Nobel prize winner Sigrid Undset, lay dominican

Sigrid Undset was conceived in Italy, born in Kalundborg 20 May 1882 and grew up in Kristiania (Oslo) as the eldest of three sisters. Her mother was Danish, her father a Norwegian archeologist who died when she was 11.

She was a unusually tall woman, and her big grey eyes had a strange look – they seemed to gaze as much inward as outward, and missed nothing.

In 1909, at the age of 27, she became a full-time author and was able to quit her work after 11 years as an office clerk. In the following years, she travelled to Berlin, fell in love with the Mediaeval town of Bamberg, on to Rome, Paris, Copenhagen. In 1912, she married Anders Svarstad, a Norwegian painter 13 years her senior, and they spent five happy months together in London. Her copy of Hilaire Belloc’s “The path to Rome” was possibly bought during this time. Not that she would yet give serious thought to conversion, as her husband had divorced another woman to marry her. Rome again, and then returning til Norway with her firstborn in the spring.

In the following years, Sigrid Undset threw herself into public debate about feminism and the modern woman, a subject also very much a theme of her novels. So, on 28 March 1914, she delivered her cultural manifesto from the rostrum of the Students’ Society in Trondhjem, her father’s native city. The 4th Commandment, she says, is really about the duty of parents to live their lives so that their children may honour their father and mother. She is still not a Christian at this stage: she considers God to be created in Man’s image. But by 1919, the moral world view of her speeches and essays was recognisably Catholic. She moved alone to Lillehammer with her children and step-children, and gave birth to her youngest son, christened Hans Benedict Hugh – “Hugh” after the Catholic priest and author Robert Hugh Benson. She developed a big garden and kept hundreds of flowerpots in the house – she was passionate about flowers.

During the three years 1920-22, she published the trilogy “Kristin Lavransdatter”, set in 14th Century Norway. With children and guests and lots of work in the house all the time, she had to write late at night, sustained by black coffee and cigarettes. It is a deeply Catholic work, and many Norwegians have found their way to the Catholic Church after reading these novels. In 1923, she started receiving instruction from a Catholic priest, Rev. Karl Kjelstrup (1874-1946) – a fervent Dominican tertiary. Sigrid Undset was received into the Catholic Church on the Feast of All Saints 1 November 1924 – with special permission of the bishop, as she was not yet legally divorced.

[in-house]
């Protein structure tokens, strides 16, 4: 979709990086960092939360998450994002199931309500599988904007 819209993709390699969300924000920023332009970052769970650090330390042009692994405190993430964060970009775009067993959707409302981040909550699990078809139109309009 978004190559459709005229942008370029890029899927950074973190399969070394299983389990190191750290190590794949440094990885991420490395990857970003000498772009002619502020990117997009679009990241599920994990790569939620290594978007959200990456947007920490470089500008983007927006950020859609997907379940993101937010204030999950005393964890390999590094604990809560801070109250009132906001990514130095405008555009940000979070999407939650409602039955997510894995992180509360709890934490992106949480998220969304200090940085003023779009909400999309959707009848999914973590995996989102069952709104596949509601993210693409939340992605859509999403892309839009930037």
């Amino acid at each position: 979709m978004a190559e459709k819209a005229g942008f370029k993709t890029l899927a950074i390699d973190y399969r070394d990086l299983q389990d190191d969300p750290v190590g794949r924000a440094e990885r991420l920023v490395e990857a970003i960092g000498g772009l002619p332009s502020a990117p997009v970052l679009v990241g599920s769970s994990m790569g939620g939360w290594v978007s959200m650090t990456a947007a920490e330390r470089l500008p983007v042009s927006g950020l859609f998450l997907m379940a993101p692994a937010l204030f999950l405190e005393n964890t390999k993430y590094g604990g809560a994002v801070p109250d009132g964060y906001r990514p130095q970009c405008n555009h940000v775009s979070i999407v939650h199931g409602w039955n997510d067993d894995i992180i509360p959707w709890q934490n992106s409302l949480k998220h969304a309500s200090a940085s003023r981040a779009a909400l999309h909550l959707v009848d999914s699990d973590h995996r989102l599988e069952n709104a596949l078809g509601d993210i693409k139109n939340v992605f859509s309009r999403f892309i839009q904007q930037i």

Articles and debates in defense of the Catholic Church was taking up a lot of her time. She had armed herself with a German edition of Martin Luther’s collected works in 67 volumes, St. Thomas Aquinas’ Summa Theologica, and four shelves filled with books by Benson, Belloc and Chesterton. She also participated in – and contributed to – the fundraising for a Dominican church in Oslo, consecrated 2 October 1927, seven years after the first two friars arrived from France to establish a convent.

A local chapter of the Secular Third Order of Penance (T.O.P.) of St. Dominic was established here in November 1926. Sigrid Undset was received into the Order on the Feast of St. Thomas Aquinas, 7 March 1927, taking the name “Olave” as her name in the Order. Profession followed a year later, 7 March 1928. Her daily routine as a lay Dominican tertiary included praying the Little Office of Our Lady, and the Rosary.

In May 1928, the first two Dominican sisters arrived from France to establish a convent, named after St. Catherine of Siena, almost next door to the friars. Sigrid Undset was a great supporter of the sisters from the start, and the mother prioress became a close friend.

At home in Lillehammer, 13 March 1928, Sigrid Undset received a telephone call, informing her that she had been awarded the Nobel Prize in Literature. She gave away all the prize money – some to the Norwegian Authors’ Union, some to a fund to help Catholic parents send their children to a Catholic boarding school, but most of it to a fund to make it possible for parents to keep mentally disabled children at home – children like her own daughter “Mosse”. The Norwegian Authors’ Union arranged a big celebration in her honour, and presented her with a beautiful laurel wreath. Early next morning, she went to St. Dominikus and laid the wreath on the altar of Our Lady.